We look for any unauthorised alterations or additions the previous owners may have carried out. Don't forget you will automatically assume responsibility for these if you buy the building - it passes with the building not the person who did the work.  We look at the planning history of the building, and examine all Listed Building Consents that have been approved or rejected to understand what is legal and what may not be.  This can have a substantial effect on any financial negotiations. 

We look at the feasibility of any changes you are thinking of making.  Often these may simply not be possible - or by changing the way they are presented, they may be eminently successful.  We know the planning guidelines for alterations to Listed Buildings, and can assist with advice on what will succeed.  We understnad the materials to be used.  Unlike other Listed Building Surveyors, we have worked with the materials, used them extensively, and understand what works and what does not.

Building Conservation is the buzz word these days - we help with all things 'Conservation' - working with BS: 7913 as the broad overview.  Leading on from this, we look at the cost and nature of any repairs needed.  We look at the materials needed - the skills required, and help to cost these repairs so you have a structured budget and specification.  This will take into account the roof, chimneys, stormwater drainage, walls, ground levels, and internal plasterwork.  We look at how to maintain windows - the cost to take these into a Linseed Paint system, to reduce joinery maintenance.  We look at floors - how to work with limecrete floors, and introduce low level underfloor heating.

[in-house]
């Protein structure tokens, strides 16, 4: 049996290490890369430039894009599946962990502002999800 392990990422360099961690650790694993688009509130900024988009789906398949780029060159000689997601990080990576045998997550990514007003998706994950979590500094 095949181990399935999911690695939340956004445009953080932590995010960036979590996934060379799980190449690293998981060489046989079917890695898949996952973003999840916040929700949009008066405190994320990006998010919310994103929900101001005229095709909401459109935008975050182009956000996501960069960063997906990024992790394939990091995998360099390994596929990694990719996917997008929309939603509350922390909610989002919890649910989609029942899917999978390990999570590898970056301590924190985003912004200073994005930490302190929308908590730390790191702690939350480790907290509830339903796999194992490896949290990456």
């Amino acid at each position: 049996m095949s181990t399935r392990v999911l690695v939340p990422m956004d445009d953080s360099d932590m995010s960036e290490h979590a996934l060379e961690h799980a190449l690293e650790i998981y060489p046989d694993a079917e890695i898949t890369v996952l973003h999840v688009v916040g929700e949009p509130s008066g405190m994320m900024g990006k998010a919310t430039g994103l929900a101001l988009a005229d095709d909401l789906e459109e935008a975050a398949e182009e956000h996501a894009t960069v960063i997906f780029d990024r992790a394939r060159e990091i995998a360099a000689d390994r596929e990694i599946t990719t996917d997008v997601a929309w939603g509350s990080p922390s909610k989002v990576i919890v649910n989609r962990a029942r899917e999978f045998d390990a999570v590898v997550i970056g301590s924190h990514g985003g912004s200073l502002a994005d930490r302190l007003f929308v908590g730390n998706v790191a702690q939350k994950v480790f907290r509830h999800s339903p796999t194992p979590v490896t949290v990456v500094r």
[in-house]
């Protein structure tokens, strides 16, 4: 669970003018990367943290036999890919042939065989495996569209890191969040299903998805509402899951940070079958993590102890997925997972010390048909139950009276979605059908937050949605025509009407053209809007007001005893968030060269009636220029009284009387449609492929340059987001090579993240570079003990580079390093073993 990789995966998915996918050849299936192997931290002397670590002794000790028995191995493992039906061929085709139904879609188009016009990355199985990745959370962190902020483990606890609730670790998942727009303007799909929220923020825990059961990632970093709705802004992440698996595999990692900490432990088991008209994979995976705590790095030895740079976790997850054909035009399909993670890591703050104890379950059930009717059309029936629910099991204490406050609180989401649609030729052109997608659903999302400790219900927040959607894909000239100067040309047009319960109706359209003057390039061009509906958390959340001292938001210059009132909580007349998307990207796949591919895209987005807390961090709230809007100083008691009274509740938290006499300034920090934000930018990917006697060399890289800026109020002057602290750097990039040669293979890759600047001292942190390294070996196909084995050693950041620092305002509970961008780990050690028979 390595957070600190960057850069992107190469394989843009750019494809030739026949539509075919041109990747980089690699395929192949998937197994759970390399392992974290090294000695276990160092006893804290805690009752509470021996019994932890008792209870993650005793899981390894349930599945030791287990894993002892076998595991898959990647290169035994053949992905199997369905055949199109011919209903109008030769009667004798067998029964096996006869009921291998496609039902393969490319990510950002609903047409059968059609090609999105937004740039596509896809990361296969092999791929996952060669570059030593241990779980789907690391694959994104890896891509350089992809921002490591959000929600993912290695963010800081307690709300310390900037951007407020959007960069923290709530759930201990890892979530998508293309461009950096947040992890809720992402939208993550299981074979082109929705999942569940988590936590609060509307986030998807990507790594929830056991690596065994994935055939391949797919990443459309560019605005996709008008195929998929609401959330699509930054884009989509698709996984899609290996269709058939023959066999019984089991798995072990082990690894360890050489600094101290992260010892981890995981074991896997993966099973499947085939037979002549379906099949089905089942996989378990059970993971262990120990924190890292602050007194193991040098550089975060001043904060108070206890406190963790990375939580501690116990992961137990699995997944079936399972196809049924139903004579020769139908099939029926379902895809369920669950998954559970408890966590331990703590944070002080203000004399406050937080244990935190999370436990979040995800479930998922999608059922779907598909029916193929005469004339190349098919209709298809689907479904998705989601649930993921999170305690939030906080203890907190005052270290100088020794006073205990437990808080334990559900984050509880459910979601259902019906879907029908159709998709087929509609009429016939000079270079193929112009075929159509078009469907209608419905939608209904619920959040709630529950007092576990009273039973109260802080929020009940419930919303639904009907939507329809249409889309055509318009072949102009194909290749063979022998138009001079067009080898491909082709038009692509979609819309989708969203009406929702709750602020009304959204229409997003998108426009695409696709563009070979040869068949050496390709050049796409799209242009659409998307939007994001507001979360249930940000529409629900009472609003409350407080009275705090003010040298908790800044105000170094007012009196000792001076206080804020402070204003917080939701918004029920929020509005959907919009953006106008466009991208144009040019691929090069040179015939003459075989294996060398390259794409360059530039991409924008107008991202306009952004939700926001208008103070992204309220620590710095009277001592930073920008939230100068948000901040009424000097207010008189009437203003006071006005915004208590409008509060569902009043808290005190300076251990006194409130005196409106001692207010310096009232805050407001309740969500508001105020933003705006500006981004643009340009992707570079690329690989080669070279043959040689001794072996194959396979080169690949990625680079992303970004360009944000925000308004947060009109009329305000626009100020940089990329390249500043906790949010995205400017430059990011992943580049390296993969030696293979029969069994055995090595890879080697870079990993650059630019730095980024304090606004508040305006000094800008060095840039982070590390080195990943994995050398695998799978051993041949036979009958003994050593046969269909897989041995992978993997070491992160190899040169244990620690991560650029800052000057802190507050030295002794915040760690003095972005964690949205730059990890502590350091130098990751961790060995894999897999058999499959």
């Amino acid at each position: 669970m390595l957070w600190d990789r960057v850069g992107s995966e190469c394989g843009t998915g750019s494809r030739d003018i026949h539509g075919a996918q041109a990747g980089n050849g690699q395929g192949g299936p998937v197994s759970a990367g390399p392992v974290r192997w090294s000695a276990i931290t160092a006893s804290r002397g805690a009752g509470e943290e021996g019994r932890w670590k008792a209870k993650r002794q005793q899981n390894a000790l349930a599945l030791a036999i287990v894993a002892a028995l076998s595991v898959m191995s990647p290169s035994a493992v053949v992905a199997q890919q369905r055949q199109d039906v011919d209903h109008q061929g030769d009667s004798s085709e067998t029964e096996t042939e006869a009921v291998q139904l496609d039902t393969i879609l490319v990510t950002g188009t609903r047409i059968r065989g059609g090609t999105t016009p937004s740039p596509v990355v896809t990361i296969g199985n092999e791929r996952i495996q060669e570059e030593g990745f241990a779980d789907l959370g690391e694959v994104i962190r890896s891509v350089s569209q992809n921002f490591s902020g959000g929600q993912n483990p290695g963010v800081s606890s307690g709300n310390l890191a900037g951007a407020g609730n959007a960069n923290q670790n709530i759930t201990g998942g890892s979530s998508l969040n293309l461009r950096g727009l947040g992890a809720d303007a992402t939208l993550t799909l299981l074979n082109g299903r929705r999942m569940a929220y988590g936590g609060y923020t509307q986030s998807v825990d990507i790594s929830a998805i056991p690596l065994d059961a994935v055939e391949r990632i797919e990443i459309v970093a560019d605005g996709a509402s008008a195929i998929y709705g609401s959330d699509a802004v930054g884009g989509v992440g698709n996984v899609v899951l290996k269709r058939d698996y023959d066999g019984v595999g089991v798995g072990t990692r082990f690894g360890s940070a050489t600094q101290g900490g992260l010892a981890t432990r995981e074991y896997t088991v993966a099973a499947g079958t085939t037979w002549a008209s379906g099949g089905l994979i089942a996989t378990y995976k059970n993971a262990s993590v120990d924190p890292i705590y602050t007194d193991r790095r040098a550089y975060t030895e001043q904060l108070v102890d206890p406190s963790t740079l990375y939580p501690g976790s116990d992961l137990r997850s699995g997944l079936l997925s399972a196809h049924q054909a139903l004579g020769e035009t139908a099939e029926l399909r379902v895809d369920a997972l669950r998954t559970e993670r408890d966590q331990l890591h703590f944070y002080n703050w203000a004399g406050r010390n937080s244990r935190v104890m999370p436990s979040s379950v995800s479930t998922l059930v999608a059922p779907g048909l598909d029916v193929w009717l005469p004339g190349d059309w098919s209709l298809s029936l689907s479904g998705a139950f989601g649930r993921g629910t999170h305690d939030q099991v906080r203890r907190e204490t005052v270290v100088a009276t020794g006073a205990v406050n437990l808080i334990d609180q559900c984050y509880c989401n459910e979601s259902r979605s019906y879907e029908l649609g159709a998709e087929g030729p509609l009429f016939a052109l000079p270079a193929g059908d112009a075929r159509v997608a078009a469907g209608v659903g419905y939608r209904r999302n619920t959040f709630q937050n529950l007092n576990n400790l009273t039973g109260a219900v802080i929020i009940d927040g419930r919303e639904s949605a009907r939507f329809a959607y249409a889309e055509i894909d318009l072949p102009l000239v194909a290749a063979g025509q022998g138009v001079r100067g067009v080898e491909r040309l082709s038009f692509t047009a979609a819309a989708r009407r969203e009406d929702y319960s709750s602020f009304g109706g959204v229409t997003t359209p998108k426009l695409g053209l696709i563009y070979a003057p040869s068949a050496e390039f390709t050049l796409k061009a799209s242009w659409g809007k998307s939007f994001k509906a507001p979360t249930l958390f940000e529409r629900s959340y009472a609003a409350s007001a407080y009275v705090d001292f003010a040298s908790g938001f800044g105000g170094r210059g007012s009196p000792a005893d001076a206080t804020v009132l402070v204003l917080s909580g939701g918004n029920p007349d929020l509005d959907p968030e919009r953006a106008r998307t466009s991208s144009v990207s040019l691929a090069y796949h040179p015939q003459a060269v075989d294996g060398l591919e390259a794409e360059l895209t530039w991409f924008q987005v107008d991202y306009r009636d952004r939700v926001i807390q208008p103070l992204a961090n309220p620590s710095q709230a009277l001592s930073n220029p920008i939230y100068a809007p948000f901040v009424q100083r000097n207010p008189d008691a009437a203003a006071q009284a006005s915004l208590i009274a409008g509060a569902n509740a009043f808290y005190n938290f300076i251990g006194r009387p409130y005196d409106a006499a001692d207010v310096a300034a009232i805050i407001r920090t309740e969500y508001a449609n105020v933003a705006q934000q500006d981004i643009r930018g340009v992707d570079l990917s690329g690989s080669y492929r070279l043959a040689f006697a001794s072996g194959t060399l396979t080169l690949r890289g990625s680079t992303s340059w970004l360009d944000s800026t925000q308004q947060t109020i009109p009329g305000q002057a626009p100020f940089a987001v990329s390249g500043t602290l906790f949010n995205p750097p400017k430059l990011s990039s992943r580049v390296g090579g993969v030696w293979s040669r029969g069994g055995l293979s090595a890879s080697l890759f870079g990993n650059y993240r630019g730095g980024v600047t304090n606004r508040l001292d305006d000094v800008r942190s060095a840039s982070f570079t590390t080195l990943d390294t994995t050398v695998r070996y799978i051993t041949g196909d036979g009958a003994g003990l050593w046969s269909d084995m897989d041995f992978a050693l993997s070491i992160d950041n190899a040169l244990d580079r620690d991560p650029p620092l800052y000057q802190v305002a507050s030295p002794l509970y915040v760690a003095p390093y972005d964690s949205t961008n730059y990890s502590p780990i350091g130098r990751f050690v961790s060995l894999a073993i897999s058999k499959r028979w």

Listed Building Surveys for home owners.

As owners of Listed Buildings we help you understand the history of the building and how it developed over the ages.  This informs our understanding - what has happened since then - what materials have been used, and why.  From this, we begin to build a picture of what may be wrong with the building - why is it damp, why is there decaying timber, and why is brickwork and stonework deteriorating.  We explain the mechanisms which take place.  Peter is an expert in geochemistry - he understands decay, chemistry, and the effects that salts have on masonry.